Sun on a cloudy day
As another visual harvest from the noisy embankment of the US 183 freeway in Austin on the overcast morning of December 1, behold once again a sunflower, Helianthus annuus, a species that appeared so often in the springtime of this column. Sunflowers typically begin flowering in central Texas in the latter part of May and they usually reach their peak by the end of June, but it’s common for a few to straggle on even through late fall, until there’s finally a freeze.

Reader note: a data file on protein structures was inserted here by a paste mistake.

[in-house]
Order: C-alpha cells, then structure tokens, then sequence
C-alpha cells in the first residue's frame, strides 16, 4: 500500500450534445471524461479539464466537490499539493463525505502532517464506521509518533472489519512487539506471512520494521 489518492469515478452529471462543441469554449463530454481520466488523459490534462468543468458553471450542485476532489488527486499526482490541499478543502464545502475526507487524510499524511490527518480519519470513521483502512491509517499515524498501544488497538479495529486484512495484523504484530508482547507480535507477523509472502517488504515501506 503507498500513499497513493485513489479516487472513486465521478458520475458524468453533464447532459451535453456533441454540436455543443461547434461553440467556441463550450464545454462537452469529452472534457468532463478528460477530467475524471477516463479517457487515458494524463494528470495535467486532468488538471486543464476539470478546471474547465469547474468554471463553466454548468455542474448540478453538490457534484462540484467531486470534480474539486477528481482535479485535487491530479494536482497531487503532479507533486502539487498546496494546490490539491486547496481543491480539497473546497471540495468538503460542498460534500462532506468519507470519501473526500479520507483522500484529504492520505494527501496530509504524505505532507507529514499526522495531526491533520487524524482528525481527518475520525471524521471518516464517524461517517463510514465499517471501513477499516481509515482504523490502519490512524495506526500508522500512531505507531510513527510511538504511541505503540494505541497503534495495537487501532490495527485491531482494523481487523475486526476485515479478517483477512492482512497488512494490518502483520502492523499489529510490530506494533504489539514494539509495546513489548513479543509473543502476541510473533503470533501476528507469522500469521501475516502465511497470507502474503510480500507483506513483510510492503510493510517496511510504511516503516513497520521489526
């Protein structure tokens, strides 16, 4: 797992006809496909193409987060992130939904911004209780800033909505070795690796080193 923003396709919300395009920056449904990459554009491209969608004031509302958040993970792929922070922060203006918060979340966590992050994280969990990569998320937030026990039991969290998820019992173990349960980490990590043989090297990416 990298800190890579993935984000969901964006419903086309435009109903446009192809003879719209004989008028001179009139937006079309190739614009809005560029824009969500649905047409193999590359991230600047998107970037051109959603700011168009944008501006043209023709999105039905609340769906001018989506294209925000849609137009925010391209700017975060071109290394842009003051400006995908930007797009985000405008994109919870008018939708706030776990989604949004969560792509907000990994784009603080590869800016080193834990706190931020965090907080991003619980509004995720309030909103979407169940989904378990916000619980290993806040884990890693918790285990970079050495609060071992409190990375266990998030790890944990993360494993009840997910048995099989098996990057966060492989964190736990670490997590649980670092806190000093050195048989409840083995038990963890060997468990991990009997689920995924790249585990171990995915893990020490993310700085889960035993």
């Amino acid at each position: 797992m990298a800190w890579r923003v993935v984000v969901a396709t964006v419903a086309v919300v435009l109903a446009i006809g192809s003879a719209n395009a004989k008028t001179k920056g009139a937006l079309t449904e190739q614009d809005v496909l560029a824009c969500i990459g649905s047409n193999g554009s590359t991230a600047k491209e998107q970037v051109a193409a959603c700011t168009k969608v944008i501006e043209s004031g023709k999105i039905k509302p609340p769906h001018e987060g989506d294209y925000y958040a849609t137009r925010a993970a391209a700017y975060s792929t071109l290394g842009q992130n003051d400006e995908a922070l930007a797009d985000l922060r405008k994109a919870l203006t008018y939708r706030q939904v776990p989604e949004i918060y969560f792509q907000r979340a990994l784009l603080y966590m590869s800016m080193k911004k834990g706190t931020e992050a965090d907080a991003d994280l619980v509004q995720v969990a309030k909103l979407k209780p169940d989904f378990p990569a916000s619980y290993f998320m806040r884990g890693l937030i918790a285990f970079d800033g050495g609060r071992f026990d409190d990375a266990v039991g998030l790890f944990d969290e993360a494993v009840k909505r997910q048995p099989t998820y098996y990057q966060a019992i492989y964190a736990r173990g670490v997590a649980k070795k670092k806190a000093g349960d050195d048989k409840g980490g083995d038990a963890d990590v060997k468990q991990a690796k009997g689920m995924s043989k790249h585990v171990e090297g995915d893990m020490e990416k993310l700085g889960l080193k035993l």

Many photographers have had the experience of looking at an image on the computer screen and seeing something they hadn’t noticed when they took the picture. Call it tunnel vision if you like, say it’s a defect or a gift, but it’s real. In this case, when I was out in the field I never noticed the insect on the green bract of the sunflower, even though it was sitting so prominently in the center of that ring of bracts. All I can say is that the sunflower’s bright rays curving upward drew my attention away from the darker regions of the flower head just below.
For those interested in photography as a craft, points 1, 3, and 8 in About My Techniques are relevant to today’s picture.
© 2011 Steven Schwartzman